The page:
Marketing to Moms: 4 Reasons for Thrift Shopping
October 24, 2010 § Leave a comment
Whether you call it the “thrift economy”, the “new normal” or the “repurpose” market, women have eagerly embraced the joys of thrift shopping during the economic downturn. The thrift market continues to be one of the fastest growing segments of retail.
Thrift today embodies inventive and unconventional ways to economize that provides experience, discovery and engagement. And thrift shops are employing many of the retail principles that keep us coming back – turning inventory, providing easy to shop environments and offering sales.
There are more than 30,000 thrift, resale and consignment shops in the United States. According to NARTS, the Association of Resale Professionals, the number of stores has grown by seven percent a year over the past two years and sales are up some 12%. Based on research, some 16-18% of us will shop at a thrift store this year. For consignment/resale shops, the percentage is 12-15%. Compare these percentages to the 11.4% of Americans who shop in factory outlet malls, 19.6% in apparel stores and 21.3% in department stores.
A new study by Brigham Young shows that middle class families are shopping at thrift and resale shops with the same frequency as lower income families. And both are shopping for the same type of items.
Why are we shopping at Thrift Stores?
1. It’s the economy, stupid. Sorry, just had to say it, but the truth is sociologists at Brigham Young University found that we are 11% more likely to shop at thrift shops or yard sales for every $10,000 change in annual household income. It seems that Moms are finding that alternative shopping venues can provide quality products at prices they can afford.
2. Feel Good Shopping. Social consciousness and an increased focus on recycling and repurposed goods are at the heart of a portion of thrift purchases. Many conscientious Americans are trying to reduce their carbon footprint and impact on the environment. So repurposing clothing and other household items is seen as a green alternative. In addition, many thrift shops benefit non-profits offering social good with social shopping.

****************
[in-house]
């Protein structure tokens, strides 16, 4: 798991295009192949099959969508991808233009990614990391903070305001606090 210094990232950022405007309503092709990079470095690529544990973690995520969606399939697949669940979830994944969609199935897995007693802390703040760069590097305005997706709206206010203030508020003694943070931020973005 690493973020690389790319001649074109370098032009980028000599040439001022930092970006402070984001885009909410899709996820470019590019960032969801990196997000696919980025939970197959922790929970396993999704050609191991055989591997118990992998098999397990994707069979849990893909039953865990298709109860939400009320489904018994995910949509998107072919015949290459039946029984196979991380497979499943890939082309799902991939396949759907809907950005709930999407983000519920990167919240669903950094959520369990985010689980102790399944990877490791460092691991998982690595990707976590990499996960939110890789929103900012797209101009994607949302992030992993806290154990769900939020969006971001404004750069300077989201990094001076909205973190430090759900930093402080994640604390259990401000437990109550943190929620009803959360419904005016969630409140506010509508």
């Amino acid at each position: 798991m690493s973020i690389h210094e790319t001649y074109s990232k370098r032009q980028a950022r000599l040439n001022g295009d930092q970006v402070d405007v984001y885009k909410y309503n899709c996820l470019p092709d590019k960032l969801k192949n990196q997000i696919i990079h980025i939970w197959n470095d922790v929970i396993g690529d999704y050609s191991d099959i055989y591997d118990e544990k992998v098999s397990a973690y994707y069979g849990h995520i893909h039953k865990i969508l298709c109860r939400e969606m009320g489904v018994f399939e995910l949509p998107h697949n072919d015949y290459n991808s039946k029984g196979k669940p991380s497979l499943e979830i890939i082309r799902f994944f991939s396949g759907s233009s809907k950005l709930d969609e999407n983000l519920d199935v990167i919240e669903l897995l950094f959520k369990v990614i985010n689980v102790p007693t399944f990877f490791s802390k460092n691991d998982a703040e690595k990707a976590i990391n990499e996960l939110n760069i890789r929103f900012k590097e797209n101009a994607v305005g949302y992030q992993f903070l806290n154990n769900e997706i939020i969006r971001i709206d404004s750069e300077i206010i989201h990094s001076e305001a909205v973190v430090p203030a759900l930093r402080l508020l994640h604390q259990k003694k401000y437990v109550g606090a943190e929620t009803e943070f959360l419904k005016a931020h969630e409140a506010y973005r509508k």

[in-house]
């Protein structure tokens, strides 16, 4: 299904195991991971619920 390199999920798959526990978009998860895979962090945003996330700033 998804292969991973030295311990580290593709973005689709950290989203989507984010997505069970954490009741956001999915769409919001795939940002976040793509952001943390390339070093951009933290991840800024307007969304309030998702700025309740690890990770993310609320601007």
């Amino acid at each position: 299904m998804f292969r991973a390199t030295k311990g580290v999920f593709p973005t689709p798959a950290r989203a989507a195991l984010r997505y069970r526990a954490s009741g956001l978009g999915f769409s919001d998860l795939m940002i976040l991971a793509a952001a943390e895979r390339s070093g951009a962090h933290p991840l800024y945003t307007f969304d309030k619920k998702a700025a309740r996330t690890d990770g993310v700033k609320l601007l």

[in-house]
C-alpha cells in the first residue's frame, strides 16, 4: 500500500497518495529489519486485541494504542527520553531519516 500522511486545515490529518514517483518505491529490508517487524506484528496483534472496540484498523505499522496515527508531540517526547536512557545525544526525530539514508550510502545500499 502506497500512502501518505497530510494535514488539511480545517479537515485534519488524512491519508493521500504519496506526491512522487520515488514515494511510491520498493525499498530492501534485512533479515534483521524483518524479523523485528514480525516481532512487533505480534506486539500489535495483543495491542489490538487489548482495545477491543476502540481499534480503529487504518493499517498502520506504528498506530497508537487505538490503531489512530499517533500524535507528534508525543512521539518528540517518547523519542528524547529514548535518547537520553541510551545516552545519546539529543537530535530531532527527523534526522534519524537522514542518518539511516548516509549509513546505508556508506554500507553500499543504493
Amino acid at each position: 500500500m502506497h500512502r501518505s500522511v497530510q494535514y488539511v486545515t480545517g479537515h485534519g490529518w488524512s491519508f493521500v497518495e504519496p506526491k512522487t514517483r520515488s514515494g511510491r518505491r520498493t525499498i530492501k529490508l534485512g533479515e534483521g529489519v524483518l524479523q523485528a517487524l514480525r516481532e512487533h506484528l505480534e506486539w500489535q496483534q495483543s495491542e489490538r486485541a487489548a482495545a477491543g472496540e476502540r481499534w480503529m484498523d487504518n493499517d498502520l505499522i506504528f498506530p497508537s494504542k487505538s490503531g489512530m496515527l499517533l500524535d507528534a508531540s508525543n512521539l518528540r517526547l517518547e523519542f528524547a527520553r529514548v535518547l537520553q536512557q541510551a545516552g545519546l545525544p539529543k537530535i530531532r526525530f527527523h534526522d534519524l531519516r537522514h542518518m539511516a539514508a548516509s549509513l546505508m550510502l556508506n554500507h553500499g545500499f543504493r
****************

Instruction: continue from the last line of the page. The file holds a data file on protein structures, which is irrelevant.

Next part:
3. Specialty, one-of-a-kind items can be purchased for less. Resale is a perfect source for a variety of one-time needs like bridal, uniforms, and sports. Teens love resale for the perfect Halloween costume. Moms like resale for that son’s first year of lacrosse that he might or might not stay in.
4. Adventure and Fun. There is a thrill to thrift shopping that goes beyond a real need to the hunt and capture of a real find. Nothing gets a shopper more excited than the ultimate kill – a brand new item still sporting the original price tag, or a valuable antique or collectible for a song.
Think this is all academic? Consider my week. I went to a wedding last night where the cutest little flower girl was sporting a lovely thrift find in the perfect shade of gold that complemented the wedding party. One of my best friends told me her fashion plate daughter had just scored a great new scarf at a resale shop that totally made her new outfit. My daughter had just cruised a thrift shop looking for a Halloween costume. And I made a trip to the first franchised thrift shop in America, Thrift Smart. The first location of the new franchise group yielded some research, a fashionable long sweater for the fall and a little witch plate for some holiday fun. Seems the thrift store was having a sale so the sweater was $1.99, and the plate was 99 cents.
Thrift shopping has moved from underground to mainstream.